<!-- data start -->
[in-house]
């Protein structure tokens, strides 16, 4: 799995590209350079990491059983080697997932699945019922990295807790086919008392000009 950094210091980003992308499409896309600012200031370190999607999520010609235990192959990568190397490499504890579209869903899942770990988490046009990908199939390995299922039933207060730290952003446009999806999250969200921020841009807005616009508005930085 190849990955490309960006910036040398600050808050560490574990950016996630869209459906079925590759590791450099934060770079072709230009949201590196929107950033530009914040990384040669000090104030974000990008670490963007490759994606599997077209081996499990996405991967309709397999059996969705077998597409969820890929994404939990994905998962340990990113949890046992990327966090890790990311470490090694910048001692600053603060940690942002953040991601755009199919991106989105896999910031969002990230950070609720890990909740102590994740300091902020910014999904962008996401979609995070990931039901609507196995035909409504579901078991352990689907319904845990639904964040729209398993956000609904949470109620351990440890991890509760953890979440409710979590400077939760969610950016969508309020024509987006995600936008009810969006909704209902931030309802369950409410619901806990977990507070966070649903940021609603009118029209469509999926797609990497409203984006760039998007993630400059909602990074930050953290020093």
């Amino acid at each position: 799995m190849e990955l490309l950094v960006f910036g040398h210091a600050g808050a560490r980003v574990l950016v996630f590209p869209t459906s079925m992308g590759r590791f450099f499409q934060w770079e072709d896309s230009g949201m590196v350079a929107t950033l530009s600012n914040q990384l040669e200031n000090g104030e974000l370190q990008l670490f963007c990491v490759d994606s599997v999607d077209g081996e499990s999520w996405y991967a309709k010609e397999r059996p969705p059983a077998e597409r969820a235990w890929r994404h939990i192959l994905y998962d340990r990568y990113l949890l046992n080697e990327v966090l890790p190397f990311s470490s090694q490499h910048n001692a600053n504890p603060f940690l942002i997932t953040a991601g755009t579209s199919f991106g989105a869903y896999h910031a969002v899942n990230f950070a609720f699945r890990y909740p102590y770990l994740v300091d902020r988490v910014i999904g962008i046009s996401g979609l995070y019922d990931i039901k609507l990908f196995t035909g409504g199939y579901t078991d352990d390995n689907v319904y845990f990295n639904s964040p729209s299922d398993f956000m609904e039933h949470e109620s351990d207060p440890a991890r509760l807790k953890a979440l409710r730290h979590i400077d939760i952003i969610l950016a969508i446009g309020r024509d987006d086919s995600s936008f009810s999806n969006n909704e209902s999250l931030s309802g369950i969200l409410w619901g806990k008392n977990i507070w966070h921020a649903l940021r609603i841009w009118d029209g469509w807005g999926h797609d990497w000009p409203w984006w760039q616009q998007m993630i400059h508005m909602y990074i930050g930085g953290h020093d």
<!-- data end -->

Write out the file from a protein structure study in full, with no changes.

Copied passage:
[in-house]
């Protein structure tokens, strides 16, 4: 799995590209350079990491059983080697997932699945019922990295807790086919008392000009 950094210091980003992308499409896309600012200031370190999607999520010609235990192959990568190397490499504890579209869903899942770990988490046009990908199939390995299922039933207060730290952003446009999806999250969200921020841009807005616009508005930085 190849990955490309960006910036040398600050808050560490574990950016996630869209459906079925590759590791450099934060770079072709230009949201590196929107950033530009914040990384040669000090104030974000990008670490963007490759994606599997077209081996499990996405991967309709397999059996969705077998597409969820890929994404939990994905998962340990990113949890046992990327966090890790990311470490090694910048001692600053603060940690942002953040991601755009199919991106989105896999910031969002990230950070609720890990909740102590994740300091902020910014999904962008996401979609995070990931039901609507196995035909409504579901078991352990689907319904845990639904964040729209398993956000609904949470109620351990440890991890509760953890979440409710979590400077939760969610950016969508309020024509987006995600936008009810969006909704209902931030309802369950409410619901806990977990507070966070649903940021609603009118029209469509999926797609990497409203984006760039998007993630400059909602990074930050953290020093």
């Amino acid at each position: 799995m190849e990955l490309l950094v960006f910036g040398h210091a600050g808050a560490r980003v574990l950016v996630f590209p869209t459906s079925m992308g590759r590791f450099f499409q934060w770079e072709d896309s230009g949201m590196v350079a929107t950033l530009s600012n914040q990384l040669e200031n000090g104030e974000l370190q990008l670490f963007c990491v490759d994606s599997v999607d077209g081996e499990s999520w996405y991967a309709k010609e397999r059996p969705p059983a077998e597409r969820a235990w890929r994404h939990i192959l994905y998962d340990r990568y990113l949890l046992n080697e990327v966090l890790p190397f990311s470490s090694q490499h910048n001692a600053n504890p603060f940690l942002i997932t953040a991601g755009t579209s199919f991106g989105a869903y896999h910031a969002v899942n990230f950070a609720f699945r890990y909740p102590y770990l994740v300091d902020r988490v910014i999904g962008i046009s996401g979609l995070y019922d990931i039901k609507l990908f196995t035909g409504g199939y579901t078991d352990d390995n689907v319904y845990f990295n639904s964040p729209s299922d398993f956000m609904e039933h949470e109620s351990d207060p440890a991890r509760l807790k953890a979440l409710r730290h979590i400077d939760i952003i969610l950016a969508i446009g309020r024509d987006d086919s995600s936008f009810s999806n969006n909704e209902s999250l931030s309802g369950i969200l409410w619901g806990k008392n977990i507070w966070h921020a649903l940021r609603i841009w009118d029209g469509w807005g999926h797609d990497w000009p409203w984006w760039q616009q998007m993630i400059h508005m909602y990074i930050g930085g953290h020093d």